Likewise, tipped employees (such as waitresses and bellhops) and newly hired employees under the age of 20 during their training are only legally entitled to $4.25 per hour. It is also legal to pay full-time high school and some college students in specific positions 85% of the state minimum wage for up to 20 hours of work per week.
Missouri Discrimination and Harassment Law
The Missouri Human Rights Act outlaws discrimination on the basis of sex. Employers cannot discriminate against employees or applicants due to their sex or gender in any form, including during hiring, promotions, compensation, training, termination, or any other aspect of employment.
This law prohibits sexual harassment, which includes behaviors such as physical or verbal conduct of a sexual nature, unwelcome advances, and more.
Child Labor Laws
Missouri’s Child Labor Law pertains to youth under the age of 16. Minors aged 13 and under are generally not allowed to work at all unless the job is in the entertainment industry. Teenagers aged 14 and 15 are typically permitted to work, but they (including minors in the entertainment industry) are subject to various restrictions. School sessions, for instance, affect what hours youths are available to work.
Missouri Civil Rights Laws
The Missouri Human Rights Act also forbids discrimination based on race, religion, color, national origin, disability, ancestry, sex, and age (between the ages of 40 and 69) in any aspect of employment. The law also encompasses retaliation against individuals who are filing a discrimination complaint and discrimination against individuals who associate with another person belonging to a protected class.
Pregnancy Discrimination Act
Missouri does not explicitly dictate that employers must offer pregnancy leave. Still, the Missouri Commission on Human Rights requires employers to provide individuals capable of pregnancy with the same leave provided to employees with temporary disabilities if they are affected by pregnancy and related conditions.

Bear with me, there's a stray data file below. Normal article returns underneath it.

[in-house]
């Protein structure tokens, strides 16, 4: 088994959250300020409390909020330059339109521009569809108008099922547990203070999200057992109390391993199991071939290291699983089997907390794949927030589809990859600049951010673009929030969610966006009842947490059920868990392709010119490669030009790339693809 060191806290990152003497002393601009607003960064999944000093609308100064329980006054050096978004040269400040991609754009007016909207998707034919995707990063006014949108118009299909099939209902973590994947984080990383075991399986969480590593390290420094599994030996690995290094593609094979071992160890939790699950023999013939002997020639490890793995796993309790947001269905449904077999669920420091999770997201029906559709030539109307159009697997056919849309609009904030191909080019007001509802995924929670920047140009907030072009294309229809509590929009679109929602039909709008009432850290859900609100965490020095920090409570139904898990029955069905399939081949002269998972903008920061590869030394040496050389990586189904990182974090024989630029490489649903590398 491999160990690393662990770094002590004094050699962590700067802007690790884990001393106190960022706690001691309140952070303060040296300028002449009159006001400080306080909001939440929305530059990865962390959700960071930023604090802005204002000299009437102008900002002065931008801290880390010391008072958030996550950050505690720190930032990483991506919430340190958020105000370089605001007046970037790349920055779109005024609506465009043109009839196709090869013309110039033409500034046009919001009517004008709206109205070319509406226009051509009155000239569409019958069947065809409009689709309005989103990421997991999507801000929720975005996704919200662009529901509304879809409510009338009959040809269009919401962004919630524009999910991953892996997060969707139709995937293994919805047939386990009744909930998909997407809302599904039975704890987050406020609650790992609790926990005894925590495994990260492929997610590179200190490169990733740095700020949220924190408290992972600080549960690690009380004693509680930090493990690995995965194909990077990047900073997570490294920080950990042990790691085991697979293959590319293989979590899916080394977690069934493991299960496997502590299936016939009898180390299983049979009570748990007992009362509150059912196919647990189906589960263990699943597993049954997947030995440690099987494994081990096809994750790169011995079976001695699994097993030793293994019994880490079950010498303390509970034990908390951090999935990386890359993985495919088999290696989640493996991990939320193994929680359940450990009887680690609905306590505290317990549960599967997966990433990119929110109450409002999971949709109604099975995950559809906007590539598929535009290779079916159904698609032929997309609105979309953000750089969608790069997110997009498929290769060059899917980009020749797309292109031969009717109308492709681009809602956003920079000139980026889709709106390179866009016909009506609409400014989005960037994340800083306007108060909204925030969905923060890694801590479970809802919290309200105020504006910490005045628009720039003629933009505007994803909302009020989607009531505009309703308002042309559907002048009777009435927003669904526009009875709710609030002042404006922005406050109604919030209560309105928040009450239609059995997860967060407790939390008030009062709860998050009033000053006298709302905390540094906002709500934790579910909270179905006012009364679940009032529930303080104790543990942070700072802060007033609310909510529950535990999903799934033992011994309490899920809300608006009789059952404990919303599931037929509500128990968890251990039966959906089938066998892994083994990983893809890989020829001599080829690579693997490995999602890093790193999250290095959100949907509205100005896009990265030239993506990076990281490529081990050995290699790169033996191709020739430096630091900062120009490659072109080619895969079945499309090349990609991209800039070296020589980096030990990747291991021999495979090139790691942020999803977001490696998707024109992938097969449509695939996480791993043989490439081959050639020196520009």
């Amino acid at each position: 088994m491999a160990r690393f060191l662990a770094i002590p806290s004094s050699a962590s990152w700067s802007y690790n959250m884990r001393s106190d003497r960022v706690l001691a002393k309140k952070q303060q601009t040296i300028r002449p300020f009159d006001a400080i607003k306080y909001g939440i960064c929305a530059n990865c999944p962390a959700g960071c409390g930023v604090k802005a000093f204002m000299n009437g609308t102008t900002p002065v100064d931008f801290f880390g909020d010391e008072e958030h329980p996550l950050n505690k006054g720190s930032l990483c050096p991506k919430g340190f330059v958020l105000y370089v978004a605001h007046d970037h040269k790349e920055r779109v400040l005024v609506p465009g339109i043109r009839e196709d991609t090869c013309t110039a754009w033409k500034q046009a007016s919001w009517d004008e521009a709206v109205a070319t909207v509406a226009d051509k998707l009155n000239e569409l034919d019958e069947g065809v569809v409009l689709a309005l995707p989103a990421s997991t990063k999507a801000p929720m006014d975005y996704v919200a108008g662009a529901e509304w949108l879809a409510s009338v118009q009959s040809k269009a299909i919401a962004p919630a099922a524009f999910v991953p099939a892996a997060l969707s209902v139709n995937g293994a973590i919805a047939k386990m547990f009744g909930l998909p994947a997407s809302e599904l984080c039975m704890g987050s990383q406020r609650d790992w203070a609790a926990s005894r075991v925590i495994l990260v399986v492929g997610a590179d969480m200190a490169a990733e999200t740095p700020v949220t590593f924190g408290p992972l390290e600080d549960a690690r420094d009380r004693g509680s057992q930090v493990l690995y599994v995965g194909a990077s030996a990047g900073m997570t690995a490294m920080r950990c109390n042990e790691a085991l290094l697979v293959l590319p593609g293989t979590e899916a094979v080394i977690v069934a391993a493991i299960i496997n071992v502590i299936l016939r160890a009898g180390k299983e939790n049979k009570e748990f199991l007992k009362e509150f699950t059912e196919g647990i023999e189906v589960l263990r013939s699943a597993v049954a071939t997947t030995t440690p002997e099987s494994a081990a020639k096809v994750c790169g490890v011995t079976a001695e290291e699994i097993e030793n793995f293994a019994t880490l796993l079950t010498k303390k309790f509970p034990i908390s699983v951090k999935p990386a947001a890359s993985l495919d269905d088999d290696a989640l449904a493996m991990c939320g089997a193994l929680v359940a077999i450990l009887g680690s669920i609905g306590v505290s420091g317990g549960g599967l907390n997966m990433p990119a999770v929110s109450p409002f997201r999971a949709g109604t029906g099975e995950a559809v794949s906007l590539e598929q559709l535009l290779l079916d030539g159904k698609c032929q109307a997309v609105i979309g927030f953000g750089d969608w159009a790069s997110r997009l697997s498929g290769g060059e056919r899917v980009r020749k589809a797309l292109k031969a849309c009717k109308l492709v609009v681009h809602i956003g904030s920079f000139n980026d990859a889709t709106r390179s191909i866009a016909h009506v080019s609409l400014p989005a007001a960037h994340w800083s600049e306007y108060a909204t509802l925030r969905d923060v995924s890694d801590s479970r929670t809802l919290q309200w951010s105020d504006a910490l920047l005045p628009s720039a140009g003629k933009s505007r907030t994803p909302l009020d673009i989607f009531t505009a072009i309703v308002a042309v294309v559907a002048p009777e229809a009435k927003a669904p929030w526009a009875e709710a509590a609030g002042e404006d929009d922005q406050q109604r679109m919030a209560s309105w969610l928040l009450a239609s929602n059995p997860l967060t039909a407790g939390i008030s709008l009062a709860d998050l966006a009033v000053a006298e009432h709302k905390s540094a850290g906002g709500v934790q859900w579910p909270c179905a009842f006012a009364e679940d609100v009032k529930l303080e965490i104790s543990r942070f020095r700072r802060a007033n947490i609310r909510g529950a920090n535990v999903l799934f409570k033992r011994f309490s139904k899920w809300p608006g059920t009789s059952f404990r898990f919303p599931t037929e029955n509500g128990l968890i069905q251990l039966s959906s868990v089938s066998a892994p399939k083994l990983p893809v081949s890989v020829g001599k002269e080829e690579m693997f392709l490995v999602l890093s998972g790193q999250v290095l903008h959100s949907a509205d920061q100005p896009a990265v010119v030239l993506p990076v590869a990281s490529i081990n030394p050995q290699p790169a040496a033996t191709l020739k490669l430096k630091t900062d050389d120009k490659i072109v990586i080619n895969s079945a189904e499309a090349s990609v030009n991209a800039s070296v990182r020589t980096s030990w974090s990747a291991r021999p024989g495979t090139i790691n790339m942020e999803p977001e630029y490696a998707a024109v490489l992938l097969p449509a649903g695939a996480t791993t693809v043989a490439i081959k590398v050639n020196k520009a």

Likewise, the Missouri Human Rights Act forbids employers from discriminating against employees or applicants for being pregnant or having children, which is generally considered sex discrimination.
Individuals eligible for unemployment benefit payments include those who:
- Lost their job through no fault of their own;
- Quit for a good cause related to the work itself or the employer;
- Make at least $2,250 (with specifications regarding when and how).
Regarding the final point, the claimant’s base period wages must also be a minimum of 1.5 times their highest quarter wages, or they must make at least 1.5 times the Taxable Wage Base during two out of four base quarters.
Eligible individuals may receive up to 20 weeks of unemployment insurance benefits. Partial unemployment benefits also exist.
Workers’ Compensation Laws
Under Missouri law, most employers must carry insurance that pays for a worker’s medical treatment and lost time benefits if they are injured on the job. These benefits must be paid promptly with no cost to the employee if the individual sustains an injury the law covers.
Missouri is not a right-to-work state, which means that while you cannot be forced to join a union, you may still need to pay some portion of union dues because you benefit from unions’ collective bargaining. Your employment may still be at will, though, so it may be possible for your employer to fire you for other non-discriminatory reasons.